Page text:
In This Article Morocco

  • Introduction
  • General Overviews
  • Reference Works
  • Bibliographies, Periodicals, and Web Portals
  • Geography and Economy
  • Politics from the Independence Movement to the Present
  • Religion and Society
  • Amazigh (Berber) Society
  • Jewish Society
  • Women and Gender
  • Cities and Urban Life
  • Human Rights
  • Education and Youth
  • Southern Morocco and the Western Sahara
  • Arts and Literature
  • Trends in Interpretation

African Studies Morocco
by
Dale Eickelman
  • LAST REVIEWED: 30 July 2015
  • LAST MODIFIED: 26 August 2013
  • DOI: 10.1093/obo/9780199846733-0034

Introduction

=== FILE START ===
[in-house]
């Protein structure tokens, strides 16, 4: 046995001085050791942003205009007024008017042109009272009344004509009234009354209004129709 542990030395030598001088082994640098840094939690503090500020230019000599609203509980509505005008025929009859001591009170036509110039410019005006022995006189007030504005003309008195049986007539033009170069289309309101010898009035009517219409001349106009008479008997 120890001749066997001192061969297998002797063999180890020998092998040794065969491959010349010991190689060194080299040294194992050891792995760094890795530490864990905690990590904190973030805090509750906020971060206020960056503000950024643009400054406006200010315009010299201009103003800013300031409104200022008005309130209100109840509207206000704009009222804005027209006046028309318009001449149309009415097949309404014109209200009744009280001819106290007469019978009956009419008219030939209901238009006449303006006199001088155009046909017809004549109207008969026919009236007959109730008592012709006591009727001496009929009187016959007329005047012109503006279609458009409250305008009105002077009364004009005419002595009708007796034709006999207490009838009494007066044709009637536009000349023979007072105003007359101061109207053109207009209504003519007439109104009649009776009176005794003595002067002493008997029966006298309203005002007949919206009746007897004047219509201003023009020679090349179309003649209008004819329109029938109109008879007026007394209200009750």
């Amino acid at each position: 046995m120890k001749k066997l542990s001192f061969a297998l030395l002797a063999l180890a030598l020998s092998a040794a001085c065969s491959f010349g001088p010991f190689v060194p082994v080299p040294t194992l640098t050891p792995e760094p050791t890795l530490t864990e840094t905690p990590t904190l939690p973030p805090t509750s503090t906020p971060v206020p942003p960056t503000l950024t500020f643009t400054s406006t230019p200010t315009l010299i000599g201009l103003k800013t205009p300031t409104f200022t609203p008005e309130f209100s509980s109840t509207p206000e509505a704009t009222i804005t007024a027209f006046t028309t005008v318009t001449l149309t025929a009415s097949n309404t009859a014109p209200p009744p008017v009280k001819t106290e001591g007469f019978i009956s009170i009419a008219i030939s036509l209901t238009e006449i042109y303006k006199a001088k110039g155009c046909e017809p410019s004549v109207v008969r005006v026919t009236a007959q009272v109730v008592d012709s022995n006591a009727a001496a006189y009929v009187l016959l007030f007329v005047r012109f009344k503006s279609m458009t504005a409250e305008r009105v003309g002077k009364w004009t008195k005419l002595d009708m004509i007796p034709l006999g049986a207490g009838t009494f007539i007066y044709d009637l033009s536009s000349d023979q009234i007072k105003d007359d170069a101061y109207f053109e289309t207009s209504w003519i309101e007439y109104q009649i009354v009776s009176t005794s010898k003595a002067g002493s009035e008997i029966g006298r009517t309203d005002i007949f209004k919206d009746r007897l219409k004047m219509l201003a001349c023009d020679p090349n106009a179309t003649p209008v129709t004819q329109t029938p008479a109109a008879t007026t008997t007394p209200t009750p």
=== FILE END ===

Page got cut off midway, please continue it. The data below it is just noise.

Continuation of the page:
Morocco shows the most marked ecological diversity of any of the North African countries, consisting of the Rif and Atlas mountains chains, the fertile coastal and interior plains situated between Marrakesh and Fez, the semiarid pre-Sahara of the south, and the Sahara region. With a population of thirty-three million as of 2012, Morocco is a constitutional monarchy that has both an Islamic and a Mediterranean identity. From 788, about a century after the Arab conquests of North Africa, a succession of Moroccan Muslim dynasties ruled Morocco and—for certain periods—Spain (al-Andalus) as well. Unlike the other regions of North Africa, the region today known as Morocco resisted Ottoman domination. From the 16th century onward, the combination of Ottoman pressure and Iberian incursions contributed to building a distinct Moroccan identity. Many regard the dynasty of the Fez-born Sa’adian Sultan, Ahmad al-Mansur (r. 1578–1603), as a golden age because of his importance to both North Africa and the Middle East. Morocco’s ruling ‘Alawi dynasty (1666–present) bases its legitimacy on descent from the prophet Muhammad and the periodic renewal of a covenant (Arabic, bay’ah) between the ruler and the people, as represented by a combination of community leaders (the umma) and Islamic scholars. Present-day Morocco has a small Christian community, mostly foreign residents. The country’s Jewish population has dwindled from a peak of 300,000 in the mid-20th century to about six thousand persons as of 2012. Morocco’s most recent constitution (July 2011) is unique in the Arab world for recognizing Berber (Tamazight) as an official language together with Arabic and French. The constitution also recognizes the country’s Jewish heritage as well as its Muslim heritage; it is the only constitution in the Arab world to do so. In spite of progressive European encroachment in the late 19th century, Morocco remained formally independent until 1912, when it became a “protectorate,” or colony, of both France and Spain. Morocco regained its independence in 1956 from France. Colonization was progressive, with France not “pacifying” the entire country until 1933 and the Spanish regions until slightly later. The majority of the country was under French colonial rule, but Spain assumed control over Morocco’s northern region, including the Rif, Ifni in the south (ceded to Morocco in 1969), and the Sahara, assimilated into Morocco in 1975.